Super-Minimal Furniture Designed To Make Moving Suck Less

This designer is making furniture that stays just as strong on your first move as your last.

Martin Gschwandtl, an industrial designer at Ammunition, has moved about 15 times in his life, which translates to at least 15 headaches when it came to transporting his furniture. He isn’t alone: The average American, for example, will move more than 11 times. At Salone del Mobile this week, Gschwandtl launched Out of Necessity, a new furniture line that’s engineered for the frequent mover.


“Moving is always a hassle,” Gschwandtl says. “I’ve never owned many pieces furniture, but I have helped a good number of friends move over the years. No matter how careful you are, it seems nearly impossible to disassemble and assemble a cheap piece of furniture without breaking it. The other extreme is when the pieces you need to move cannot be collapsed at all. Anyone who has experienced living in a place with a narrow staircase knows what I am talking about.”

Gschwandtl’s experience with furniture is one that’s easy to sympathize with, especially if you’ve ever tried to disassemble an Ikea bookcase (it’s a pain in the ass, if not impossible) or tried to maneuver said unassembled bookcase down a third-floor walk-up (hope you have a good chiropractor to undo whatever damage you’ve done to your spine). When it comes to moving, flat-pack furniture falls flat.

[Photo: courtesy Martin Gschwandtl / Out of Necessity]
For Out of Necessity’s first product, a coat rack, Gschwandtl designed a product that embodied a truly movable version of flat-pack design. It has just six components, making it fast and uncomplicated to build and break down. The components are made from robust materials–solid ash and steel–so it will hold up over time.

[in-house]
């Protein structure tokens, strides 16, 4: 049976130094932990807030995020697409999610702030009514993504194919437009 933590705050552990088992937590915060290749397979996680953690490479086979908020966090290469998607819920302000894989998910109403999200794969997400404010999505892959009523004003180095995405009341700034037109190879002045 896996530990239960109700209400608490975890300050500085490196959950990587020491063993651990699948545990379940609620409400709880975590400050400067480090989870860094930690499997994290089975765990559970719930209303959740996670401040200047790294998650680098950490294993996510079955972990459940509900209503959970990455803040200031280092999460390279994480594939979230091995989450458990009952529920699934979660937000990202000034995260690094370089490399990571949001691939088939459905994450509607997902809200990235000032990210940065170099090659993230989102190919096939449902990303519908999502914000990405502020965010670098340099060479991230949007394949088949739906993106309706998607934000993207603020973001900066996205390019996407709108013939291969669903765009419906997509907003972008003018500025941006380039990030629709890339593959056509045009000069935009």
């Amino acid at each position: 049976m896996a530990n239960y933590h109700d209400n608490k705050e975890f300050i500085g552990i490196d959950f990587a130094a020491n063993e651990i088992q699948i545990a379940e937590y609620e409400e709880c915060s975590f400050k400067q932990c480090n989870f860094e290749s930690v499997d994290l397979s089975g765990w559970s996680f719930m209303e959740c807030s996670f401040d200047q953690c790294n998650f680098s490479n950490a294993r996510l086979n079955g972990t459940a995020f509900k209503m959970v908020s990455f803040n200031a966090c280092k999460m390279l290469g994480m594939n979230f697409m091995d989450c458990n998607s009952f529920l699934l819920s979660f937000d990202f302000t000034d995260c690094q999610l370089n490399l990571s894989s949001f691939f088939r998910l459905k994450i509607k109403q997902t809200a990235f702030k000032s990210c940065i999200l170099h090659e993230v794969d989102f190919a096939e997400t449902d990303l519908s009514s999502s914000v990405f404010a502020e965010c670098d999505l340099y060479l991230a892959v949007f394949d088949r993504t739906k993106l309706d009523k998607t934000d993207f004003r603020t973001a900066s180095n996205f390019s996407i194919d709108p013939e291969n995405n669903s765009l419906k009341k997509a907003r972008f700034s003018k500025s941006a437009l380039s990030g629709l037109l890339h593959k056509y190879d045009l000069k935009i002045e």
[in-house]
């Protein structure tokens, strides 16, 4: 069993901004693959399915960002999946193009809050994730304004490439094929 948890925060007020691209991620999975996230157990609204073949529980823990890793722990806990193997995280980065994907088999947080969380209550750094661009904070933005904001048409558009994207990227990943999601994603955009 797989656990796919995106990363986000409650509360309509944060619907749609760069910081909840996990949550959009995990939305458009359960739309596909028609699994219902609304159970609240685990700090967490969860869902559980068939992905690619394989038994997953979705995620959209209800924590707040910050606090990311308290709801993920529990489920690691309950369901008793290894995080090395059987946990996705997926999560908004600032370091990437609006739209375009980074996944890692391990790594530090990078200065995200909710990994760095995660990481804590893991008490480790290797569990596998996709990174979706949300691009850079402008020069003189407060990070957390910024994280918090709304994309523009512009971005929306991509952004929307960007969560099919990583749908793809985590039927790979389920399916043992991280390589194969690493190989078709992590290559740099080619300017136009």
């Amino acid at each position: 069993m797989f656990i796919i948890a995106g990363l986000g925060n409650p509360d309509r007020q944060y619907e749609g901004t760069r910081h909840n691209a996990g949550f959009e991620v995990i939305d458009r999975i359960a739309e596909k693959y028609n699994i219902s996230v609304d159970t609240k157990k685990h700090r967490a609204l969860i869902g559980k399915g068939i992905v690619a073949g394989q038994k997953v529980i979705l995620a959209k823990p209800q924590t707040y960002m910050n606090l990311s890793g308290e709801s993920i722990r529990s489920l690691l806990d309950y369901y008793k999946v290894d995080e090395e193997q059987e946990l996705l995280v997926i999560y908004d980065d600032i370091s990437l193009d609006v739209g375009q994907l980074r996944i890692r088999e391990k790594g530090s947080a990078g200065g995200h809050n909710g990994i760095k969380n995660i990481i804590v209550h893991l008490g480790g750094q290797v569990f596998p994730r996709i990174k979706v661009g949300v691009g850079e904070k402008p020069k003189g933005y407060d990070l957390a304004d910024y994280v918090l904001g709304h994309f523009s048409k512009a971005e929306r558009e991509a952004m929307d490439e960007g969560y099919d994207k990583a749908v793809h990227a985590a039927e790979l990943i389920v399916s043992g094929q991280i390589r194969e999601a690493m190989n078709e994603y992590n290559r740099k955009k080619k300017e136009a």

The points of failure in flat-pack design are often where components are joined. Screw holes drilled into wood can wear down–instead, Gschwandtl used threaded metal inserts so that the components would hold together just as well the first time you assemble the piece as the 15th. Lastly, the disassembled piece is easy to transport: All of the parts can be stored inside the shelf when turned upside down, making them easy to carry at the same time.

While Out of Necessity is Gschwandtl’s side project, his work at Ammunition–the company behind Beats by Dre headphones, Lyft’s Glowstache, and its Glowstache replacement–impacted the new brand’s direction. “We try to let the work speak for itself,” he says. “There is always a clear message, but no need to scream it out loud because our goal is that people will immediately understand and connect with it. This is something I appreciate and I can identify with, so it helped to shape my approach to Out of Necessity.”

Gschwandtl is currently in talks with manufacturers to bring the coat rack to market and expects the price to be under $500. Next up for the designer? Introducing a table, a mirror, and a bed to the collection.




About the author

Diana Budds is a New York–based writer covering design and the built environment.